In the gene's eye view, female mating frequency is difficult to understand. A substantial body of evidence, taken throughout the animal kingdom, demonstrates that females mate frequently, even when bouts of mating decrease offspring production.
This finding is counterintuitive because we would expect natural selection to remove mating behaviors which decrease fitness. However, new research suggests that frequent mating females receive fitness benefits from an unexpected source: their daughters.
Evolutionary Biologists from the University of Virginia -- Nick Priest, Laura Galloway and Deborah Roach -- manipulated the mating frequency of female fruit flies, Drosophila melanogaster, and observed how mating frequency affected the lifetime reproductive output of those females and their daughters.
They found that frequent mating decreased maternal survival and reproductive output, but increased the reproductive output of daughters.
"Frequent mating was more hazardous to females than we had suspected," explains Priest, who conducted the study as part of his doctoral research. "Increased mating frequency actually accelerated the female aging process.
But, the daughters of frequent mating mothers had enhanced offspring production." Are the benefits to daughters enough to recoup the costs of mating?
The authors evaluated their data using a model of inclusive fitness which considered the multi-generation costs and benefits of frequent mating. They found that costs to mothers were balanced by benefits to daughters such that frequency mating was neither detrimental nor beneficial.
This finding indicates that cross-generational fitness effects may play an important role in evolution of mating frequency in the fruit fly and may have a more general role in life history evolution.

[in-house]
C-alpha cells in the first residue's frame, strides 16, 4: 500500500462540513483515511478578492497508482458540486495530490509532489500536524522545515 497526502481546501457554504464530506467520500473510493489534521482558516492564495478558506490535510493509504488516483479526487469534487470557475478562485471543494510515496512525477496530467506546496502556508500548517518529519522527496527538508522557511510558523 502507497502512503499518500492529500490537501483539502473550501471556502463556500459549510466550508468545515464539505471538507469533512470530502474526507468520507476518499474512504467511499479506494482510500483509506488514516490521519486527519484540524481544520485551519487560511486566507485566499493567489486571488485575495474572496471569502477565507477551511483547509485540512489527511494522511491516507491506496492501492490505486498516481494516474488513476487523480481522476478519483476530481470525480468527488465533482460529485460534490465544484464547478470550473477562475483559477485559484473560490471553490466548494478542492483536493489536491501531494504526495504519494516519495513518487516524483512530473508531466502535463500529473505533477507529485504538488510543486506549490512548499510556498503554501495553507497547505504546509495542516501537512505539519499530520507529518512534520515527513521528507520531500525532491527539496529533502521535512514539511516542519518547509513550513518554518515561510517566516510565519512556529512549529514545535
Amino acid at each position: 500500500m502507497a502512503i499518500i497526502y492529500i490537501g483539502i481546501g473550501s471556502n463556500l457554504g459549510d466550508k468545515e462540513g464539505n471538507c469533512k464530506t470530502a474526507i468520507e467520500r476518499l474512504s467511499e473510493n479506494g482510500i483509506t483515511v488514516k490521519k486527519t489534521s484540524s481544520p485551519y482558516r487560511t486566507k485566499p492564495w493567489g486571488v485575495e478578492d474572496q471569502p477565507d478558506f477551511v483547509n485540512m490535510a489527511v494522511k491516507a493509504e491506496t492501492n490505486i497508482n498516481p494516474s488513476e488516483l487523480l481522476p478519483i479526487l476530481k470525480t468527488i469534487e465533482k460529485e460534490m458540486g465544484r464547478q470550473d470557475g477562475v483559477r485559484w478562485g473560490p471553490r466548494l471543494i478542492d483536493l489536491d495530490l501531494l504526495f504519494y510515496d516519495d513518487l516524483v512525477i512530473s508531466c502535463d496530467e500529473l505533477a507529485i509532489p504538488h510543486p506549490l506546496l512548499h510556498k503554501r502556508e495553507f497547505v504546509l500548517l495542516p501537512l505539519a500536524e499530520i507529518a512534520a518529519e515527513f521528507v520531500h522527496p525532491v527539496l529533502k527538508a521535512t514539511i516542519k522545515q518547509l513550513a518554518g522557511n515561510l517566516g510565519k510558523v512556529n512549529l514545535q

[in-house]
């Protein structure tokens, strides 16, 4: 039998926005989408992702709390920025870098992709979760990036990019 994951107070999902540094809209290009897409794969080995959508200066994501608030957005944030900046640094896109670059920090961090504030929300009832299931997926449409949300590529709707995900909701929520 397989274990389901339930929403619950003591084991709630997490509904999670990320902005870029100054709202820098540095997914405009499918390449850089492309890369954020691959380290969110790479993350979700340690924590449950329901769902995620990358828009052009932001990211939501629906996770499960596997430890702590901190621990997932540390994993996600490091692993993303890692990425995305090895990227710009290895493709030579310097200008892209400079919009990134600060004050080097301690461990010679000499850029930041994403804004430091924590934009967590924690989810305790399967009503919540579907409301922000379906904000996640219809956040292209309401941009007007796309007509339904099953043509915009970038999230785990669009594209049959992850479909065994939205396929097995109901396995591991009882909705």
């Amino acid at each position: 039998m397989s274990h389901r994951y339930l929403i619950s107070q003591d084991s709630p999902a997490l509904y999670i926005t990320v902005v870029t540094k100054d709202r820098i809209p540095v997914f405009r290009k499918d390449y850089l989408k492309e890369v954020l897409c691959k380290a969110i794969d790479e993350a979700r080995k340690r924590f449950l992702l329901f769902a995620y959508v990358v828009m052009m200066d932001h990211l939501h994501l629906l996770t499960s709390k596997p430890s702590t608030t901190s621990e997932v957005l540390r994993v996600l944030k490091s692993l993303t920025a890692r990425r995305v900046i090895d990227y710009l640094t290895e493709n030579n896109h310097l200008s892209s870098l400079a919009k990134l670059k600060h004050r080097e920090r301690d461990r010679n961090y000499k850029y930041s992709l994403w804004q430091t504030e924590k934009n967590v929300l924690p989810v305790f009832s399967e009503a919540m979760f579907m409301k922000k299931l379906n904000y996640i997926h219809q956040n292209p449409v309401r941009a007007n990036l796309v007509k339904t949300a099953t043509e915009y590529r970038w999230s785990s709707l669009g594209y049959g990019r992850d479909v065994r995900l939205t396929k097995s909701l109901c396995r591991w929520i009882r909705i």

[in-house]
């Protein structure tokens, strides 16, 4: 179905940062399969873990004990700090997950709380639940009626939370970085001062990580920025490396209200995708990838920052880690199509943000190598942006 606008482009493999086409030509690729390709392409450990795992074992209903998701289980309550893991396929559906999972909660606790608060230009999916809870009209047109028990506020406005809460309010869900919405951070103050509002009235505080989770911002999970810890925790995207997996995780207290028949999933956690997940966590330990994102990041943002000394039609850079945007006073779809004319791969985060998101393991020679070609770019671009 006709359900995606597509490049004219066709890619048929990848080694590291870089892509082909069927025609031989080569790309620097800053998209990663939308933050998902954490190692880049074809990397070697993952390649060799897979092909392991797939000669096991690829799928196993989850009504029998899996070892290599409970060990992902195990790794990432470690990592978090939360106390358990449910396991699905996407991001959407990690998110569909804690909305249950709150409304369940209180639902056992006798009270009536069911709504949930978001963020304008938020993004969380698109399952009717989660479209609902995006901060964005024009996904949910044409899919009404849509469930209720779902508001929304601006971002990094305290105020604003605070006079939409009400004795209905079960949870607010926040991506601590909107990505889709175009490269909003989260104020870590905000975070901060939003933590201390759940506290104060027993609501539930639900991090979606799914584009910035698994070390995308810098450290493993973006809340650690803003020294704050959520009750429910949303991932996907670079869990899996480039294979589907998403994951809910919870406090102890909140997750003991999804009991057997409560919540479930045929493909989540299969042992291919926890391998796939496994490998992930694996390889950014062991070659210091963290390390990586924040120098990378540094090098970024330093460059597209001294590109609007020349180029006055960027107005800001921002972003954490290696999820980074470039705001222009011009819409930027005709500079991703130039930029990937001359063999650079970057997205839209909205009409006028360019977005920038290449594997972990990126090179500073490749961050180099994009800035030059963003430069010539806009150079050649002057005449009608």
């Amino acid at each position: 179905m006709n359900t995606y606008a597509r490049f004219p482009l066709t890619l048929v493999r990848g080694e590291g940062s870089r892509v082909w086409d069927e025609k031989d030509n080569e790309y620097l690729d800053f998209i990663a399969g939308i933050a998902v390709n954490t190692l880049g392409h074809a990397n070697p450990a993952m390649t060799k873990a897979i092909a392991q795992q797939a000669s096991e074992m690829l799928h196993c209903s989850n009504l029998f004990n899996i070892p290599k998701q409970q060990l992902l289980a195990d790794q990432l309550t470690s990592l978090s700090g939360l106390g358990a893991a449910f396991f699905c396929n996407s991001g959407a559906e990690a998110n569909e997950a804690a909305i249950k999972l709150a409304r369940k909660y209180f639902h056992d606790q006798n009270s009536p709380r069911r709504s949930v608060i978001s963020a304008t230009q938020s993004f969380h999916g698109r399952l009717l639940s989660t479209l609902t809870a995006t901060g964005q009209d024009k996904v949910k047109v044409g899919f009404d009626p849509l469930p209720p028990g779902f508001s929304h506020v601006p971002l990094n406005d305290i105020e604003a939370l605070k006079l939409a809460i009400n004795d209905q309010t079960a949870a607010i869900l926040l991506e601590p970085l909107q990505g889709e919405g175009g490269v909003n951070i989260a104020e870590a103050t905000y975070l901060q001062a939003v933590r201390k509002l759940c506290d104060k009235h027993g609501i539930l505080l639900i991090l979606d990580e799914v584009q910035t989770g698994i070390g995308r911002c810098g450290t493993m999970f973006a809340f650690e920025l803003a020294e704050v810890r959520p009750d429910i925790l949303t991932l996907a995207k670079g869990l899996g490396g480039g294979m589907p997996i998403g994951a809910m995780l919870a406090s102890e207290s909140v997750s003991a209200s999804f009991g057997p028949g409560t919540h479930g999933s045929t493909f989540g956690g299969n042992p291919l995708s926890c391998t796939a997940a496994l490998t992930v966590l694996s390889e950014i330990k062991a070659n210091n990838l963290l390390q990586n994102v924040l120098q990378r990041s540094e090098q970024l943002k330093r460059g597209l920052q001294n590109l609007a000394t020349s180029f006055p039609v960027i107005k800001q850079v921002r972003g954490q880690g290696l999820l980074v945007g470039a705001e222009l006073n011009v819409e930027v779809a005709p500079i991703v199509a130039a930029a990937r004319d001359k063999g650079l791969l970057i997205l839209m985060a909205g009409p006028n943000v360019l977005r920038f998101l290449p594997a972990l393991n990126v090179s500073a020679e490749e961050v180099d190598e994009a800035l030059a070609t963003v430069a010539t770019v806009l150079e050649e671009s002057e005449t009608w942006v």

That this phenomenon was discovered in the fruit fly is surprising. The fruit fly is often hailed as an example of sexual conflict, in part because males and females appeared to have conflicting optimal mating frequencies.
But, the work of Priest and colleagues shows that the genes which determine mating frequency in females might actually spread faster, despite direct costs to females, when their effects are considered over multiple generations. "Sexual conflict might still have an important role in the evolution of mating behavior," states Priest. "But, clearly, we have to consider the fitness consequences of mating over more than one generation. Males and females are not in conflict with respect to mating frequency, as they both appear to benefit from frequent mating."
The study, "Mating frequency and inclusive fitness in Drosophila melanogaster" authored by Nicholas K. Priest (University of Virginia and Indiana University), Laura F. Galloway (University of Virginia), and Deborah A. Roach (University of Virginia) was published in the January issue of the American Naturalist.
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